“It takes nothing to fuel negative emotions, such as hatred, jealousy, and anger for someone that’s different. It is near impossible to control them when they unite into a crowd,” he said.
Valatka compared Nausėda’s actions to those of medieval monarchs, who would not defend their Jewish subjects when they were wrongfully accused of causing a plague and persecuted. They did not get involved due to fear of being attacked themselves.
“Only the most inexperienced and cowardly of politicians gamble with negative emotions, placing all their bets on tactics. Nausėda is new to politics, he does not know the strategy,” said Valatka.
He also criticised the ruling Homeland Union party for publicly raising the issue of Lithuania’s representation at the European Council, saying that they have forced Nausėda into a position where “the fifth column is his protection, his voters”.
Tomas Janeliūnas, a professor at Vilnius University's Institute of International Relations and Political Science (VU TSPMI), sees the current anti-LGBTQ+ rallies as a typical subversive act from Russia.
“We’re proud to be near-experts on Russian provocation and disinformation. We’ve even begun teaching other Europeans how to identify Russia’s subversive acts and various hybrid operations,” said Janeliūnas.
According to him, it’s a common tactic to go for the most sensitive, divisive topics and fuel people’s distrust, dividing them and creating tensions.
Reports from intelligence services are useless if the president himself “can’t put two and two together”, said Janeliūnas.
“Is there a lack of information – public information, not to mention data from intelligence services – that the organisers of the Family March are obvious provocateurs going against the state?” he said.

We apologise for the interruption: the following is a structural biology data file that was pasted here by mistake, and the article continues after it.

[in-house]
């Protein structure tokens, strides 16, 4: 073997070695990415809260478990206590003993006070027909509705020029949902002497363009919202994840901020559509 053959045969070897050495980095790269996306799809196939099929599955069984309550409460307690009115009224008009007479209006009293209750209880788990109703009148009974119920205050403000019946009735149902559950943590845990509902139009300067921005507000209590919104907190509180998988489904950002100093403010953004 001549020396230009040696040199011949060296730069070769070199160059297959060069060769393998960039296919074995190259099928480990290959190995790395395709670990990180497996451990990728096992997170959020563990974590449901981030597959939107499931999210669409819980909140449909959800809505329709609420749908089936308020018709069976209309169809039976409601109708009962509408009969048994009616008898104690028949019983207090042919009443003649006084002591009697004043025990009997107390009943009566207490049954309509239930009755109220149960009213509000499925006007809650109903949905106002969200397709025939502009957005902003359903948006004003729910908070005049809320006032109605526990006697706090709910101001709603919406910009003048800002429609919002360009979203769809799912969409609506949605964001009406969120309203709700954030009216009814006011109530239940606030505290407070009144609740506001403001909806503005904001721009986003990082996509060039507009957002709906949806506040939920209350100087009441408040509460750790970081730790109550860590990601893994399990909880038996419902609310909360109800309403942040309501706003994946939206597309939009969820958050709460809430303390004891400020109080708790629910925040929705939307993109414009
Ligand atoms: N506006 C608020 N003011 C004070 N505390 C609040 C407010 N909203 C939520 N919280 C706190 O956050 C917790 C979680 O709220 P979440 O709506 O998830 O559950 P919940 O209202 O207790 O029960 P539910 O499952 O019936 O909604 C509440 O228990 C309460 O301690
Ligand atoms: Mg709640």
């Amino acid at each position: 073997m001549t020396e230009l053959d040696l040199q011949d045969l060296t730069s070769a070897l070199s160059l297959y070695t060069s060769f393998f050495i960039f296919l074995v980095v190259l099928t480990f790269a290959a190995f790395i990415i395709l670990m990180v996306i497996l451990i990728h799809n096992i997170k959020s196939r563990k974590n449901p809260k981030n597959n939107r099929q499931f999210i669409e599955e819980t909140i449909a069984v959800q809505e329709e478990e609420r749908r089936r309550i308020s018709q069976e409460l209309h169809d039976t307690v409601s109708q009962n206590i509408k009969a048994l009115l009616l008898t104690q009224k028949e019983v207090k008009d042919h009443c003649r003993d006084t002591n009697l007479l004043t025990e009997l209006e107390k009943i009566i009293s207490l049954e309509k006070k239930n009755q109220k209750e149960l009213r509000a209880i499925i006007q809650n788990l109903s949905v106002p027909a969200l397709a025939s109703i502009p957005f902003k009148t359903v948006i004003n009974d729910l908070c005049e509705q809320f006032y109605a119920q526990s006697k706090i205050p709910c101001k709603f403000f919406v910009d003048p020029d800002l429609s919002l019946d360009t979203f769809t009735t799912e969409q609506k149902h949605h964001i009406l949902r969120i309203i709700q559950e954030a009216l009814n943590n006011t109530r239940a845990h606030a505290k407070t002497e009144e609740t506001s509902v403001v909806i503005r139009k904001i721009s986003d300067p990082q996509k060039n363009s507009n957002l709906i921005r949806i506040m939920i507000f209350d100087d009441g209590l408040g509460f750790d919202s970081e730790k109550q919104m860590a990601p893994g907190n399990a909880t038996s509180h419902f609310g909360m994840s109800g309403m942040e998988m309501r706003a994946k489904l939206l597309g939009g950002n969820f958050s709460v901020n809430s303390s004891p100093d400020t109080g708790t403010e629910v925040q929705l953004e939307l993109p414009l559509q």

The rally does not become any more innocent by attracting members of the public, according to Janeliūnas.
“The people who are genuinely confused about changes in the society and are [as I understand] fearful of them, [...] I have to disappoint you: your anxiety [...] was stolen, trampled, and used as a tool for subversive activity,” said Janeliūnas, adding that the president should distance himself from people engaging in “anti-state activity”.
President must not ignore the people
The president must talk to the society, which is what Nausėda did, according to Mindaugas Jurkynas, professor at Vytautas Magnus University (VDU) in Kaunas.
Jurkynas pointed out that since his election, the president has always come out to address protests near the presidential office.
“People can have different opinions, there’s no need to fear them for that,” said Jurkynas, adding that Nausėda was not singling out any particular groups of people.
“This wasn’t the first nor, I believe, the last time that the president came to speak to protesters,” said Jurkynas. “I’m sure that if there is a march for equality taking place by the presidential office, the president and his spokespeople will also come to talk to people holding different opinions.”
Other politicians have also tried addressing the recent anti-LGBTQ+ rally, including MP Mantas Maldeikis, who was harassed by the protesters.
Whether Nausėda is siding with the protesters is up for interpretation, since he hasn’t yet outwardly stated his position, said Jurkynas.
In his annual address on June 8, Nausėda pointed out that the society is divided. However, the president should be the mediator between political parties, not people, according to Jurkynas.
“President can be the mediator between political parties, he communicates with the opposition, with the government, the prime minister, it’s a continuous conversation,” said Jurkynas. “If there are groups within the society that are protesting, [...] it’s an expression of democracy.”